Dennis Ignatius: Visit debacle is on the Saudis not Anwar

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There’s no escaping the conclusion that somehow something went terribly wrong with Prime Minister Anwar Ibrahim’s recent visit to Saudi Arabia.


Wisma Putra, in announcing the visit, described it as an “official visit” at the invitation of Crown Prince Mohammed bin Salman who is also prime minister of the Kingdom of Saudi Arabia. The Wisma Putra statement also mentioned that meetings had been scheduled with the Saudi monarch and the crown prince, normal protocol for a visiting prime minister.

For some reason, neither of the scheduled meetings took place; Anwar left the Kingdom without meeting any senior Saudi ministers.

At first, the PMO tried to deflect criticism by pointing to the prime minister’s meetings with the OIC chief and the head of the World Muslim League. When that didn’t fly, the PMO offered the excuse that the start of the fasting month had thrown awry the crown prince’s schedule. When that raised even more questions, the PMO let it be known that Anwar was asked to extend his stay by a few more days to meet with senior Saudi officials but the prime minister had to decline due to prior commitments. All very bizarre, to say the least.

Wisma Putra subsequently denied that it had mismanaged the prime minister’s visit, making it clear that the government had received official confirmation of the visit as well as the meetings from both the Saudi embassy in Kuala Lumpur and the Saudi Foreign Ministry in Jeddah.

If the Saudi government had indeed agreed to the dates of the visit and confirmed the meetings, then the question arises as to why it failed to subsequently honour its obligation to receive the prime minister in a proper manner. It must have known that a failure to meet the king and the crown prince would be seen as a very public snub, particularly as it was Anwar’s first visit to the Kingdom as prime minister.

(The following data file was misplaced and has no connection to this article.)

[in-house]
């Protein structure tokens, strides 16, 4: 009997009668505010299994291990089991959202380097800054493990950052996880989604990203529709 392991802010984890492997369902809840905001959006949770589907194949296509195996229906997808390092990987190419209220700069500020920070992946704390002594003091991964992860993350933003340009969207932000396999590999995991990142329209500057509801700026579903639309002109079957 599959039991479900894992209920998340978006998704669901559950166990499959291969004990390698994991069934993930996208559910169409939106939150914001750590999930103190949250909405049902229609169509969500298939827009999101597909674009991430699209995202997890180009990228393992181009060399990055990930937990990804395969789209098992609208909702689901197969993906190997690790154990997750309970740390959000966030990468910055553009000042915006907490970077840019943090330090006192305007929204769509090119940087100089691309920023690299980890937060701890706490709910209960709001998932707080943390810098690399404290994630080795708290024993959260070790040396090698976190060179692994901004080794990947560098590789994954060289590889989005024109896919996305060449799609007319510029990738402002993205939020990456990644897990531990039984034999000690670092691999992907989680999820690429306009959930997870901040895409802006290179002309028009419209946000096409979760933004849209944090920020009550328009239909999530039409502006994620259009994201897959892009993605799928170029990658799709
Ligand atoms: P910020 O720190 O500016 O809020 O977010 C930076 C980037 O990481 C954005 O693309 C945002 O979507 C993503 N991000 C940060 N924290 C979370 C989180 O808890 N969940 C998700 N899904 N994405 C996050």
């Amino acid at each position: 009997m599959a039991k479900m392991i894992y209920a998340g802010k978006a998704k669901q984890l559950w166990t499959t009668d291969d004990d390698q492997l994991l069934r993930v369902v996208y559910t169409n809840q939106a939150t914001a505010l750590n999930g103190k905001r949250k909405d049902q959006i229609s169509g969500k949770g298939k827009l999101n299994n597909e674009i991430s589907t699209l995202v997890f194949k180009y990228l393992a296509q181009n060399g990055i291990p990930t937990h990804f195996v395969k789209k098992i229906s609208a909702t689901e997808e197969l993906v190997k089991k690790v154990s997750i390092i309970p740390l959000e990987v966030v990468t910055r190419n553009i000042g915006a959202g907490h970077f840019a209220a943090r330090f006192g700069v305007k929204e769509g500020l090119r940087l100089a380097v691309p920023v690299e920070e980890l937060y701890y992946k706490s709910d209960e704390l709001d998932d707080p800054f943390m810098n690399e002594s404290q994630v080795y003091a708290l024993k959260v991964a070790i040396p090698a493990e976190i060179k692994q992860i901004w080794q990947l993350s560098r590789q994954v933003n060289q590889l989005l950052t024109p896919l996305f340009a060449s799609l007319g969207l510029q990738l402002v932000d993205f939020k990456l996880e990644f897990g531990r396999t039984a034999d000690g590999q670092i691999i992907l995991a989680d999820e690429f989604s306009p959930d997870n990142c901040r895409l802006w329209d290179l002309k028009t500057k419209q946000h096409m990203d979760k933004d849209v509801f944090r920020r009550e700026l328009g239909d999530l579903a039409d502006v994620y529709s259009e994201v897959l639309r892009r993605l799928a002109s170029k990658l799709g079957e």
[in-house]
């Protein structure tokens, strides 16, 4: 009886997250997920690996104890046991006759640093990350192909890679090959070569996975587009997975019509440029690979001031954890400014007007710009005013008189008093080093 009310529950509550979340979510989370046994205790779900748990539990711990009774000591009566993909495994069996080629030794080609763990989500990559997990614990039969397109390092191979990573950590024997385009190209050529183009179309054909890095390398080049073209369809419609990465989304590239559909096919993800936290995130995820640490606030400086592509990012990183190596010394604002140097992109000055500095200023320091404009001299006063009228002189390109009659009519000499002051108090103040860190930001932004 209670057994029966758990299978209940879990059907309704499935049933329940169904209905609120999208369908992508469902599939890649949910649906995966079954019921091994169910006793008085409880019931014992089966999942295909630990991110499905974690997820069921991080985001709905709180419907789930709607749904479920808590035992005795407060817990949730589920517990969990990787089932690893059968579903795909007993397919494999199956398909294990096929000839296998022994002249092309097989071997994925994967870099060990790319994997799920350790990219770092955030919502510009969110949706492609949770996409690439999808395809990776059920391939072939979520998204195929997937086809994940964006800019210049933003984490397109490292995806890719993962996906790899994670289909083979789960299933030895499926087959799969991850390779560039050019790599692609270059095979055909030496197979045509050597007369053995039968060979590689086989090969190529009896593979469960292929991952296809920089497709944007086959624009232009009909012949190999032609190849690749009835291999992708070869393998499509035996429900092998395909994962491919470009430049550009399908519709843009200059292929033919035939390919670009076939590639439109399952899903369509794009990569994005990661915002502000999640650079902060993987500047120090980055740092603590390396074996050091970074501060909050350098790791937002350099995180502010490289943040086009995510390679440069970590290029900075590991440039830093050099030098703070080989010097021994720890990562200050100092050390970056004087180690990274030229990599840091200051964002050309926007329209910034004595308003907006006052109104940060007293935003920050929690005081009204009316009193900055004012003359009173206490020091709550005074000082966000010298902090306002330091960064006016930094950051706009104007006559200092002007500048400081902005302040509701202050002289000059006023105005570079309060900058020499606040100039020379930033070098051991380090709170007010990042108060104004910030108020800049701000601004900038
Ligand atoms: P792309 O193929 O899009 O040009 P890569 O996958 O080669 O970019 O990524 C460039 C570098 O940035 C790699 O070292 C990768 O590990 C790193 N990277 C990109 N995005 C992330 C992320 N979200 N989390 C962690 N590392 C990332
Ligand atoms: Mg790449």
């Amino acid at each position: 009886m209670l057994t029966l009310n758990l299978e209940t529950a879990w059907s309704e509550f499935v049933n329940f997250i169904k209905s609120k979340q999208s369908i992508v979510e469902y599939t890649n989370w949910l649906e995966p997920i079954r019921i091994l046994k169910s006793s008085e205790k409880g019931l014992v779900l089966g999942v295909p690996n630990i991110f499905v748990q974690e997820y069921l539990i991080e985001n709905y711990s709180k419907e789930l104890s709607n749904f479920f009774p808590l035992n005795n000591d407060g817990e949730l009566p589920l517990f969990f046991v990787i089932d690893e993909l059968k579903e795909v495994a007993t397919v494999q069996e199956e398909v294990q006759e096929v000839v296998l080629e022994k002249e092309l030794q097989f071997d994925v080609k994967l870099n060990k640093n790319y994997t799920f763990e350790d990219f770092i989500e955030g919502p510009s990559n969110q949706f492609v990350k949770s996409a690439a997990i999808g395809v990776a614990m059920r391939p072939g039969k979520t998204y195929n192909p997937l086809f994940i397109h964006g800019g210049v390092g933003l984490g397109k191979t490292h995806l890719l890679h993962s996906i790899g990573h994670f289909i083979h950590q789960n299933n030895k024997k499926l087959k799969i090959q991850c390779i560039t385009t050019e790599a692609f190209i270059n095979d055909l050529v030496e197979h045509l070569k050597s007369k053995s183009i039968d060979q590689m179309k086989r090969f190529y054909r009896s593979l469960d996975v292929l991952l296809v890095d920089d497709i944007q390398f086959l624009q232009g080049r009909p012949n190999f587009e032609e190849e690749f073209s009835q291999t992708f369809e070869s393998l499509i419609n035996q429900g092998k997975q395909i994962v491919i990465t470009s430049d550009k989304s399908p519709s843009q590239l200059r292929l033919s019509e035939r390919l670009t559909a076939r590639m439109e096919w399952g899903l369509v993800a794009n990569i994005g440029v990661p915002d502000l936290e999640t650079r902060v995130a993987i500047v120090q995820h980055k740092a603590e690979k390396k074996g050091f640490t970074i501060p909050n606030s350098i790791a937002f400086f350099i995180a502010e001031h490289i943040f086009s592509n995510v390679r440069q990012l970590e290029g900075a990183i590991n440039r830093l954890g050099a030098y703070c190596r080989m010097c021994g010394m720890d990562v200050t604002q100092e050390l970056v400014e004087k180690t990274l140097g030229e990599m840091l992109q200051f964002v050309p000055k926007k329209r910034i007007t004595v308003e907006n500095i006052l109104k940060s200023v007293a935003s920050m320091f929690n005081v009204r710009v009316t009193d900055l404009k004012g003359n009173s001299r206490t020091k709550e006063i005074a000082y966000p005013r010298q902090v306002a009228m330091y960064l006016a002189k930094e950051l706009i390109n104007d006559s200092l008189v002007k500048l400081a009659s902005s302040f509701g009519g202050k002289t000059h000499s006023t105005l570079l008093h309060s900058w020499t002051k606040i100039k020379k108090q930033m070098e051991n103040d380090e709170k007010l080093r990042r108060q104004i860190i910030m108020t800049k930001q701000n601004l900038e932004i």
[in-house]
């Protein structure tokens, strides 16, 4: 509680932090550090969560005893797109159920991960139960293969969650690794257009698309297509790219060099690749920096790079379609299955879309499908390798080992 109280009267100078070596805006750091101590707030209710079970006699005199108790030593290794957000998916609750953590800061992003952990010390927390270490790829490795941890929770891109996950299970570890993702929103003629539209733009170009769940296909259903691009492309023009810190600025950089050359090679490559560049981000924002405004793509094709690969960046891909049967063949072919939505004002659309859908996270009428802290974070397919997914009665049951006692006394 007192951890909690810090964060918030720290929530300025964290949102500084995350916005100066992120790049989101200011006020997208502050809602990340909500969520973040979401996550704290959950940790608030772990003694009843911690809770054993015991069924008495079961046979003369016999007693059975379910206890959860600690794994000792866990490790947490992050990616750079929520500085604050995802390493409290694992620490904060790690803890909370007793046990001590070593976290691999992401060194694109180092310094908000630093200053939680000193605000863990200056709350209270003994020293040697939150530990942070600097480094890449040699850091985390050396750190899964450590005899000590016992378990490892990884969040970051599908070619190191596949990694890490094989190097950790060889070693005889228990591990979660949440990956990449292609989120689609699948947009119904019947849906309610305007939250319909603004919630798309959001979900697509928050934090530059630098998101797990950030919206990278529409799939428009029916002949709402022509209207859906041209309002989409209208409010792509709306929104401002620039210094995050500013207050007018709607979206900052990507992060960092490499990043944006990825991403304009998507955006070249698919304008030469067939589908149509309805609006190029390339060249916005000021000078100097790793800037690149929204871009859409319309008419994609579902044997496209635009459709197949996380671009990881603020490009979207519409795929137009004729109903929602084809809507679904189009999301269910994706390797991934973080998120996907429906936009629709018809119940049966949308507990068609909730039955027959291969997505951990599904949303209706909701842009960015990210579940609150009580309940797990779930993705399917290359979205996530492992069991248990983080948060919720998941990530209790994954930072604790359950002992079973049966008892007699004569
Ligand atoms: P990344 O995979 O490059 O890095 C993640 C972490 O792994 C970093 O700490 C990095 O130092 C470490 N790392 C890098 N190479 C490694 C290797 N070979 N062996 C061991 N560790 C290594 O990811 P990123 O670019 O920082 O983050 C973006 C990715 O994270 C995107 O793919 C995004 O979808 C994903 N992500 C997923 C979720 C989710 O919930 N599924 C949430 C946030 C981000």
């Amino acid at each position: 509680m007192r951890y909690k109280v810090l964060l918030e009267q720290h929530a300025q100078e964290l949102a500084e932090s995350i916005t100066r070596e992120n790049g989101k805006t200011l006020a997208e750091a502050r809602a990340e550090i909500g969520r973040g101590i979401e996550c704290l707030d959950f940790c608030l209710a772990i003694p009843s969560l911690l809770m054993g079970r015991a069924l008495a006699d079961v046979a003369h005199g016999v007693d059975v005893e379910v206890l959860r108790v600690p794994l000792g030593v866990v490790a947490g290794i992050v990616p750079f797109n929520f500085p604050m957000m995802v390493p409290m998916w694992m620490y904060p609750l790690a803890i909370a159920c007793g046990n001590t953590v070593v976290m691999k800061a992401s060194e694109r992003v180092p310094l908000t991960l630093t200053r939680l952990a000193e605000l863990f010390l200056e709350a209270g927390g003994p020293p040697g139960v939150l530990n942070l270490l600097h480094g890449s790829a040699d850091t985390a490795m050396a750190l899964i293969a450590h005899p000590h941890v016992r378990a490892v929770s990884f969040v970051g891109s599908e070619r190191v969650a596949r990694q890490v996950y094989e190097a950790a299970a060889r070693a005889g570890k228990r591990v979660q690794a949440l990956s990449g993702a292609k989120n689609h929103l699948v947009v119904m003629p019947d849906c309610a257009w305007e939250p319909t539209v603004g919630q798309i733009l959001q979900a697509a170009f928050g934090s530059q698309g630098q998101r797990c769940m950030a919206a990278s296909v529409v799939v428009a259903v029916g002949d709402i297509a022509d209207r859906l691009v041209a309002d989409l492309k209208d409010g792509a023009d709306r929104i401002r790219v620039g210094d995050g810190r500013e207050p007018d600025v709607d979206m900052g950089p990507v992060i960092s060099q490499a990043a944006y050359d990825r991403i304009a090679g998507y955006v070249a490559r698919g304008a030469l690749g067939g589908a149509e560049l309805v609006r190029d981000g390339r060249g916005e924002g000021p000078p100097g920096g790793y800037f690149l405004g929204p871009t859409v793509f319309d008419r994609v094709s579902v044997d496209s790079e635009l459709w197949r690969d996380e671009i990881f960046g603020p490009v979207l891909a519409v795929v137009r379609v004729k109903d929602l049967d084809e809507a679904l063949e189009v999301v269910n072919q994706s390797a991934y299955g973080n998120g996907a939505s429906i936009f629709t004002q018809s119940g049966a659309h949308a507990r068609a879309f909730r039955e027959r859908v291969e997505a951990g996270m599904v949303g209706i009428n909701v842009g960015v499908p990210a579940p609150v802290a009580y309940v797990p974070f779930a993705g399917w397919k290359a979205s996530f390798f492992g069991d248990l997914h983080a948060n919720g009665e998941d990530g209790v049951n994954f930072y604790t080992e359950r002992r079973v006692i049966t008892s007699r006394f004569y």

There is some speculation that the Saudis are unhappy with Anwar’s very close personal ties with Turkish president Erdogan whom the Saudis see as a rival. Others see a more sinister hand at work. One rumour making the rounds of the local diplomatic corps is that disgruntled Malaysian politicians fearful of being caught up in Anwar’s anti-corruption drive had a hand in the fiasco. If true, it would confirm reports that a high-stakes battle is being waged behind the scenes to discredit Anwar and his government.

Whatever it is, it represents a huge diplomatic fiasco and a setback to bilateral relations. If the Saudis did indeed confirm the visit but didn’t follow through with an appropriate program, they owe Malaysia an explanation, if not an apology.

Even if there was a mix-up over dates or problems with the scheduling, the Saudis could have easily thrown Anwar a lifeline by scheduling at least a brief meeting with the crown prince and allowing him to enter the Kaaba, an honour they had extended to previous prime ministers, including Muhyiddin Yassin, when he visited the Kingdom in 2021.

At the end of the day, the whole debacle reflects poorly not on Anwar but on the Saudis themselves. They connived with Najib and welcomed backdoor prime minister Muhyiddin Yassin but failed to treat Anwar with the respect and courtesy he deserves. This is on them, not Anwar. – Dennis Ignatius